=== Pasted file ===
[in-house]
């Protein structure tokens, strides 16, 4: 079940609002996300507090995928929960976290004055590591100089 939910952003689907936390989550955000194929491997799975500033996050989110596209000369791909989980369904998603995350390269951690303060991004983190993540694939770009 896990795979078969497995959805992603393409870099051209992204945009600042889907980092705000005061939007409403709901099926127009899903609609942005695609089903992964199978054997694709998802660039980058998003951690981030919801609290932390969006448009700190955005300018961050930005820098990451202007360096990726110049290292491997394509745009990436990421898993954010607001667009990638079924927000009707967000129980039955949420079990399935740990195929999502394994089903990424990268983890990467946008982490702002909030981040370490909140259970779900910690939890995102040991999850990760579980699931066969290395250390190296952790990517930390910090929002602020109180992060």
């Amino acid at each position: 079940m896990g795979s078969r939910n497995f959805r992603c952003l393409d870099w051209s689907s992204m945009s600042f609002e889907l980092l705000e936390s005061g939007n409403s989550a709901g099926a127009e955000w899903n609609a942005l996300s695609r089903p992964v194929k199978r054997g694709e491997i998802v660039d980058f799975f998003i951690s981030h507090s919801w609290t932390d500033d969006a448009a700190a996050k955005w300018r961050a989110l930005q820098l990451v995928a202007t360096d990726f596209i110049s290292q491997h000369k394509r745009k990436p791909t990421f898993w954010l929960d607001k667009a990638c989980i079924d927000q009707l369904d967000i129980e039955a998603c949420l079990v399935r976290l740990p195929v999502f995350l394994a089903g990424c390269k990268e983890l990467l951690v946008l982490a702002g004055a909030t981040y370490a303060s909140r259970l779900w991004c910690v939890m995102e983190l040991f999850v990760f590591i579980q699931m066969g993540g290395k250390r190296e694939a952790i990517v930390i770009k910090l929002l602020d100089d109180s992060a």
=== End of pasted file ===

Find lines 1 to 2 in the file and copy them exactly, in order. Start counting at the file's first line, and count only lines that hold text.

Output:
[in-house]
């Protein structure tokens, strides 16, 4: 079940609002996300507090995928929960976290004055590591100089 939910952003689907936390989550955000194929491997799975500033996050989110596209000369791909989980369904998603995350390269951690303060991004983190993540694939770009 896990795979078969497995959805992603393409870099051209992204945009600042889907980092705000005061939007409403709901099926127009899903609609942005695609089903992964199978054997694709998802660039980058998003951690981030919801609290932390969006448009700190955005300018961050930005820098990451202007360096990726110049290292491997394509745009990436990421898993954010607001667009990638079924927000009707967000129980039955949420079990399935740990195929999502394994089903990424990268983890990467946008982490702002909030981040370490909140259970779900910690939890995102040991999850990760579980699931066969290395250390190296952790990517930390910090929002602020109180992060």